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U.S. economic confidence still riding high

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People in a conference roomU.S. economic confidence levels have remained high at the start of 2018 compared with the first quarter of 2017. Such were the sentiments among business decision makers in public and private organizations with $10 million to $1 billion in gross revenue, who completed a Q1 Middle Market Indicator (MMI) survey conducted by the National Center for the Middle Market (NCMM) research center. Their optimism in the global and local economies reached an all-time high, while confidence in the national economy stayed strong as these business leaders see their revenues climb and employment strengthen.

Middle Market Indicator survey categories, by revenue size
Smallest firms  $10 M to < $50 M
Core firms        $50 M to < $100 M
Largest firms   $100 M to < $1 B

U.S. economic confidence stays high in Q1 2018
U.S. employment and revenue growth are up On average nearly three quarters of U.S. companies (72) reported improved year-over-year company performance --  a record for MMI results -- with very few firms (8% average) reporting deteriorating conditions.  

The number of firms reporting decreased revenue is at its lowest (7%) since 2012.More than three-quarters (77%) of companies reported an increase in revenue over the past 12 months compared with just under that rate a year ago – again, an all-time high for MMI results -- with the largest firms having the most year-over-year growth. The number of firms reporting decreased revenue is at its lowest (7%) since 2012. While the growth rate of 8.4% in quarter one, 2018, is slightly lower than the 9.2% posted in quarter one, 2017, it reflects a climb that started in the second quarter of 2017 and indicates that revenue growth continues to rise. The next 12-month projection also looks positive, true for most industries and especially so for the construction and financial services industries.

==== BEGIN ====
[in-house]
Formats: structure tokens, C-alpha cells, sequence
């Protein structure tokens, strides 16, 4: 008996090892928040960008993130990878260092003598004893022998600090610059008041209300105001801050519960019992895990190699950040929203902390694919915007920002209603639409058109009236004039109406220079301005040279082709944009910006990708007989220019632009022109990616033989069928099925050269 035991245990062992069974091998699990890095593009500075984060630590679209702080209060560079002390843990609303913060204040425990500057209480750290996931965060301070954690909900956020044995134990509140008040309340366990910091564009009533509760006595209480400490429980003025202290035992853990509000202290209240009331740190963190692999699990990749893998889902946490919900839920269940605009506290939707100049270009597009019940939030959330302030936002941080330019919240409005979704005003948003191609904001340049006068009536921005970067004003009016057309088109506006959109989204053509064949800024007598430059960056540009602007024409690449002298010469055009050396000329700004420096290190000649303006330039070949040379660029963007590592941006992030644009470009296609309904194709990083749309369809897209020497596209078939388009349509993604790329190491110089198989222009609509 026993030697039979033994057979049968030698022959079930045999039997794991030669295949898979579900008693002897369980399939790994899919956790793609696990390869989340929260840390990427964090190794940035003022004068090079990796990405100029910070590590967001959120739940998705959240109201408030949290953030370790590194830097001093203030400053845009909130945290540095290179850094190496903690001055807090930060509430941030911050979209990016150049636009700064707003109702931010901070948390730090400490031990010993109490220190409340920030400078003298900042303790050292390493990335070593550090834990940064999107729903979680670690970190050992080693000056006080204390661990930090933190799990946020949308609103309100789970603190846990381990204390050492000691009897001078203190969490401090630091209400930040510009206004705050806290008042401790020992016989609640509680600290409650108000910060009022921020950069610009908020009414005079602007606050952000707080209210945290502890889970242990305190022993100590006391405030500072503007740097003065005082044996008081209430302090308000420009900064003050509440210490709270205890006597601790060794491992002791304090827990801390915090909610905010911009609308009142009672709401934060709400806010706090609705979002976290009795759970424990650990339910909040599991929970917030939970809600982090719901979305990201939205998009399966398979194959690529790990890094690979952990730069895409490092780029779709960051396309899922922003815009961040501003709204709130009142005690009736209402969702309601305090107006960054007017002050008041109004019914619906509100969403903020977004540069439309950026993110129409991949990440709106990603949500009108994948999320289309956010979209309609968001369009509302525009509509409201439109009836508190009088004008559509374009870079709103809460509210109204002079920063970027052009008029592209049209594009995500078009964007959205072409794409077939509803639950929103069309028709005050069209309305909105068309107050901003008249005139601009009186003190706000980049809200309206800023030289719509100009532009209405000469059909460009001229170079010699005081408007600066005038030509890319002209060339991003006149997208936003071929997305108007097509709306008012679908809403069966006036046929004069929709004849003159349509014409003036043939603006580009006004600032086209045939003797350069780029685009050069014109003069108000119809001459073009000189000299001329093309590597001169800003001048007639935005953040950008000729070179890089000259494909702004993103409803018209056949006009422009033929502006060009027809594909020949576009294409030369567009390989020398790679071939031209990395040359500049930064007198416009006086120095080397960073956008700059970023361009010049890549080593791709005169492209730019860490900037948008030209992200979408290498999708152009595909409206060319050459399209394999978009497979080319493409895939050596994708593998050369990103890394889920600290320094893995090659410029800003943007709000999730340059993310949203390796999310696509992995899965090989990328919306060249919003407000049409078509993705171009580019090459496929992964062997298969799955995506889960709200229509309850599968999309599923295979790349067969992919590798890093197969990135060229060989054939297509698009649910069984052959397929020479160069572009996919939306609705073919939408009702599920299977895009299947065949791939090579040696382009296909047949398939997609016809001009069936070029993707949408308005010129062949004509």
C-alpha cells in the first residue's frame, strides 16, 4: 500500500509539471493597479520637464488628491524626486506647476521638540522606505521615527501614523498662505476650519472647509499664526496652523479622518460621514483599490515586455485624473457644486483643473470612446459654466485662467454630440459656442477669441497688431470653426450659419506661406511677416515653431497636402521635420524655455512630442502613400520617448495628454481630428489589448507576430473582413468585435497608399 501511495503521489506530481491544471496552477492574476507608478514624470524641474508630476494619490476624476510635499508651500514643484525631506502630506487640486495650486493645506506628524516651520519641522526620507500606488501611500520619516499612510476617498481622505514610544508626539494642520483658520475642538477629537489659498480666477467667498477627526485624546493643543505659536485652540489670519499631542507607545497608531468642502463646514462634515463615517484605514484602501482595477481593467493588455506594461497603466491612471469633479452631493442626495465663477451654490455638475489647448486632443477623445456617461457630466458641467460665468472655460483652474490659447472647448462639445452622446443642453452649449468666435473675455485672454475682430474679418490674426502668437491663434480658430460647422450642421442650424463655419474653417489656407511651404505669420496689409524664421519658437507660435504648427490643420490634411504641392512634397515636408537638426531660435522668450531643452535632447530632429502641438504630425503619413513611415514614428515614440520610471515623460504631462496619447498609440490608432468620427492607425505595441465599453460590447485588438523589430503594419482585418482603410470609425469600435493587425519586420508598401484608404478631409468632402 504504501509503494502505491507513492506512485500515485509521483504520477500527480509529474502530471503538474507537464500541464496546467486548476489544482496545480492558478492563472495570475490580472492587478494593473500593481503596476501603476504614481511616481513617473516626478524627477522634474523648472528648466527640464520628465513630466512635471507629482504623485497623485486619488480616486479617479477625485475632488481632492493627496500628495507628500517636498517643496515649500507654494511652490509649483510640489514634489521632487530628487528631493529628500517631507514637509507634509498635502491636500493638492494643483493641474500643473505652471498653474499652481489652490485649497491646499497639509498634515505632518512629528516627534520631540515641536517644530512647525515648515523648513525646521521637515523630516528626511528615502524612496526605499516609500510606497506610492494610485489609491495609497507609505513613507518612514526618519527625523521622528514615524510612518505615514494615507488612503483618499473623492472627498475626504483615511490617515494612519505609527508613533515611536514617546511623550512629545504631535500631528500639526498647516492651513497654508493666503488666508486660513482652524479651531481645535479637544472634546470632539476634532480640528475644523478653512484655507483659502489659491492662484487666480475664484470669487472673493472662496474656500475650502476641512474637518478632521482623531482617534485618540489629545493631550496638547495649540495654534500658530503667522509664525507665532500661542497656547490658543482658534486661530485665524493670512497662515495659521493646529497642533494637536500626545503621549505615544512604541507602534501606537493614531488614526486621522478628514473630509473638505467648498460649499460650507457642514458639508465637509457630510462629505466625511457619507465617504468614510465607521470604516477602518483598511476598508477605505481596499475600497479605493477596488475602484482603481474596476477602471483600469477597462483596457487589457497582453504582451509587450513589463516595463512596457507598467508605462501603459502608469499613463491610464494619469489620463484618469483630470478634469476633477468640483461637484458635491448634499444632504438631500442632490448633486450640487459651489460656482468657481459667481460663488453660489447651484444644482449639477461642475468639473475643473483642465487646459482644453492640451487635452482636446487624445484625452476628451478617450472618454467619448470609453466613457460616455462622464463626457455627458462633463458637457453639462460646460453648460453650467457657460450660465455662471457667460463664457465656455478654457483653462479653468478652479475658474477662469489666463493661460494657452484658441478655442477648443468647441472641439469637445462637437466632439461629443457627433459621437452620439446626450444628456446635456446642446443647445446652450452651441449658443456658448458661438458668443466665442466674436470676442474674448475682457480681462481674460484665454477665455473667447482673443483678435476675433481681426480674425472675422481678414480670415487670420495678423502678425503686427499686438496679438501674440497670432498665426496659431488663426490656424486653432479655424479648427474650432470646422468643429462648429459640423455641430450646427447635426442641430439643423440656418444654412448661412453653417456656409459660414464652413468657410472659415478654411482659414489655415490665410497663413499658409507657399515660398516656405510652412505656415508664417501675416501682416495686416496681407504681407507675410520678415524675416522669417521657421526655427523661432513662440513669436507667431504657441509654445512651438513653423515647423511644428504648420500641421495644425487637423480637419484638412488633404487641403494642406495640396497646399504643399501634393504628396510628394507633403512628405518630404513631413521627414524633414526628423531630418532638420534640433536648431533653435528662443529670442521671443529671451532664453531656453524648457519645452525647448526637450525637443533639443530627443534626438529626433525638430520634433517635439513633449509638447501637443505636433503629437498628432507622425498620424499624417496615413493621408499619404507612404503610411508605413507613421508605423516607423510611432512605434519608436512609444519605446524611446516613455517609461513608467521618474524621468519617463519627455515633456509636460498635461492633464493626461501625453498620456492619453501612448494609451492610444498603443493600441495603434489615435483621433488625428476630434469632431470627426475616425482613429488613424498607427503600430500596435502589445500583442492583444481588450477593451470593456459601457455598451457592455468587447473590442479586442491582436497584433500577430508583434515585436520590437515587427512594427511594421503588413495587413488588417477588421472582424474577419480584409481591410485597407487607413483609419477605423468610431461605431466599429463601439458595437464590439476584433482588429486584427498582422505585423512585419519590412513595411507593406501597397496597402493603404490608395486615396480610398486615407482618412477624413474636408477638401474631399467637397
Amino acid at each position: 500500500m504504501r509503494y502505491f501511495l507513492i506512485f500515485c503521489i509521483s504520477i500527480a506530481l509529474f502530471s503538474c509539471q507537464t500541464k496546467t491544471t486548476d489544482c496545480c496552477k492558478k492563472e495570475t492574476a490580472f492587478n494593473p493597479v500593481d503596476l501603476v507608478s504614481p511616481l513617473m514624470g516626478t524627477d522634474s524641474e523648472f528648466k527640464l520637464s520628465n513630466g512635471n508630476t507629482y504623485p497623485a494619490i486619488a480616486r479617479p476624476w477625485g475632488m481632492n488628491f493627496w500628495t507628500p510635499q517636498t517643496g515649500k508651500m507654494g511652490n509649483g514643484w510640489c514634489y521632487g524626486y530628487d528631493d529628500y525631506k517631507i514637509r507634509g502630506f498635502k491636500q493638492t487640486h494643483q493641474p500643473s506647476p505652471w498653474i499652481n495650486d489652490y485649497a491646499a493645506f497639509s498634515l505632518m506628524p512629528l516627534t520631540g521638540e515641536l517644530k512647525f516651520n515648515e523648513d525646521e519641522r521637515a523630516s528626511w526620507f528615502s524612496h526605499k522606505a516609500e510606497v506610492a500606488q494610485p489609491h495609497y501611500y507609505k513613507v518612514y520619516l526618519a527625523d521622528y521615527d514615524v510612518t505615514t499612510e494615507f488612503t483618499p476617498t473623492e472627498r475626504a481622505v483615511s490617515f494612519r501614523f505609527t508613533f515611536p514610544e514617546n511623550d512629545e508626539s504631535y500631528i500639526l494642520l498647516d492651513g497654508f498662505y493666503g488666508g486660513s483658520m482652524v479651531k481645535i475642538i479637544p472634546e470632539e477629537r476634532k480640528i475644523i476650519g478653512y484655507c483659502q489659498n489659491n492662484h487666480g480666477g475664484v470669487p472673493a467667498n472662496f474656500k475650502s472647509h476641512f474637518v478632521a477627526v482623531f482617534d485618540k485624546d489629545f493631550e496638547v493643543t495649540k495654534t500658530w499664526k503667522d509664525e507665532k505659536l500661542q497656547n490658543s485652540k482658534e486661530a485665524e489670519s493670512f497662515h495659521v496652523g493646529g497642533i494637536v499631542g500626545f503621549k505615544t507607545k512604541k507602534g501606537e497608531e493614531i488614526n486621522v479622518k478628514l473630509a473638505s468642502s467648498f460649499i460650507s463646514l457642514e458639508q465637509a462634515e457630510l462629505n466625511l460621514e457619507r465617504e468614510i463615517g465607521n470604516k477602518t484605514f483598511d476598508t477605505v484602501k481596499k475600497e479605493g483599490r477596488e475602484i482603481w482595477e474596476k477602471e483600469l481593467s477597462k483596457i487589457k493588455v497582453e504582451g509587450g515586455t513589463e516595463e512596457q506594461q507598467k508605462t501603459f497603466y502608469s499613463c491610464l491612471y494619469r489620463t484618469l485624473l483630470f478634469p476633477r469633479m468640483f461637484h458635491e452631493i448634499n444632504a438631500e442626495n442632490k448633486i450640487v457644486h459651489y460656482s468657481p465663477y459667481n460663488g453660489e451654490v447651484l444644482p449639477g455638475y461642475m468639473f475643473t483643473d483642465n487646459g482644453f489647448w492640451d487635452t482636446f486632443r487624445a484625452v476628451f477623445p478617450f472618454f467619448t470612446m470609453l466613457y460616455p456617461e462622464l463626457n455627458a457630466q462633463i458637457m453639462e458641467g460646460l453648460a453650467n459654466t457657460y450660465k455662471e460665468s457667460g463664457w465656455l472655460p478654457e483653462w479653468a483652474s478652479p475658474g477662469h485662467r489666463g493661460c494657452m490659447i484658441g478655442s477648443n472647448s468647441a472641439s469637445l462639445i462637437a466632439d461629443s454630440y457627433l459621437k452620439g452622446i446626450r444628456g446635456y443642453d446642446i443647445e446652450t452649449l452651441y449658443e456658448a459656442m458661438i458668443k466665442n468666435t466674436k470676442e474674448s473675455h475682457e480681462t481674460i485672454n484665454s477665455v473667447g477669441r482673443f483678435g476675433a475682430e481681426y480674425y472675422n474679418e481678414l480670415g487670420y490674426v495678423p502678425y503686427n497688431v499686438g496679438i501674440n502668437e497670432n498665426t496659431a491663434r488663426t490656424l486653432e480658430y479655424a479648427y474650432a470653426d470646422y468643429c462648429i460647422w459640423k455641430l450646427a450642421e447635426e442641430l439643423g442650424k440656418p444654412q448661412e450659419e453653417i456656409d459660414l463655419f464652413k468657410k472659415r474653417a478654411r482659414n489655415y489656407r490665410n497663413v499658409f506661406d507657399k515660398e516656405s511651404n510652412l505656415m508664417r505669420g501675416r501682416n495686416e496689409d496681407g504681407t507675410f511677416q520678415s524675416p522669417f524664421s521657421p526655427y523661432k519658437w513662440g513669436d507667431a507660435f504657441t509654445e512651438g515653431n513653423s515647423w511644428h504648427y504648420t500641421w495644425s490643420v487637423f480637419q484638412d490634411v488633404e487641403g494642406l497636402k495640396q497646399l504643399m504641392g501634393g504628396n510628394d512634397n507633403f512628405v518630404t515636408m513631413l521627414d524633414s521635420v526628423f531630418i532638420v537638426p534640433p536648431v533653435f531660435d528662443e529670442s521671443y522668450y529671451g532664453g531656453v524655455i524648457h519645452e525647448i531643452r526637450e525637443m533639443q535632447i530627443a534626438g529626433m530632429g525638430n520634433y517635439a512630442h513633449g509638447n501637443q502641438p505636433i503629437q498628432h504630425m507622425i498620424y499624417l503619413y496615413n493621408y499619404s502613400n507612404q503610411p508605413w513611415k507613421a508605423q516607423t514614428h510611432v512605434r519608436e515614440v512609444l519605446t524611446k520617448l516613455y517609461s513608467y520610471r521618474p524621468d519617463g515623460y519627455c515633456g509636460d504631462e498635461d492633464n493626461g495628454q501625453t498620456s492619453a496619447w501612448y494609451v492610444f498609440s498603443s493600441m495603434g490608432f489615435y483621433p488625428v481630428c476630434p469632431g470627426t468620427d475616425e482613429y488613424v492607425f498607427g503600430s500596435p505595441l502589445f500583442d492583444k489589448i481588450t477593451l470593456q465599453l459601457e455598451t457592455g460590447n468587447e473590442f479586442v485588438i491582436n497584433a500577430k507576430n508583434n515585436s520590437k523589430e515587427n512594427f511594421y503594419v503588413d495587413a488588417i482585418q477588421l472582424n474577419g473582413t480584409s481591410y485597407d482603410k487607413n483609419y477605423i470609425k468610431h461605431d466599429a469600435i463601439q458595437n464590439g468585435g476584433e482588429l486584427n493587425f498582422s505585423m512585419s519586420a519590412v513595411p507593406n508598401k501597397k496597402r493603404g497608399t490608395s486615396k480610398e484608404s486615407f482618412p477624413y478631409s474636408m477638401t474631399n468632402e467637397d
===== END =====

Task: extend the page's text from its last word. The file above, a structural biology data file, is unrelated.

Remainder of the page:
More than half of U.S. firms (55%) reported year-over-year employment increases compared with 51% last year. Among core firms, overall employment growth in the past year signals that hiring remains strong since dipping slightly in the last quarter, and is almost at the level seen in Q3. Though the rate lags behind the 7.5% blip of Q1 2017 and hiring at smaller firms has stayed flat, the actual growth (6.3%) and expected employment growth for the next 12 months is tracking positive.  

The majority of survey respondents also indicated their firms plan to add jobs and full-time positions in their operations area. IT is where larger firms will increase their workforces. 

It might not be a surprise that companies still rate financial management and cost efficiencies as key drivers of growth, more than having a formal growth strategy, attracting/retaining quality staff, investing and innovating, or company expansion. Noticeably, as in prior years, staff development was rated lowest on the growth driver scorecard.

There’s also good news regarding the Short Term Index, which calculates expected net positive changes in business climate, demand and sales over the next quarter. At 96, while not as optimistic as the brief Q1 2017 spike (108), the Index is rebounding and is close to the levels not seen since Q1 2015. 

Organization strategic planning could be stronger Most (80%) core and larger firms have long-term strategic plans that look at least three to five years ahead, especially those in the health care industry, but planning remains a challenge for more than a third of smaller firms. 
Long-term planning weak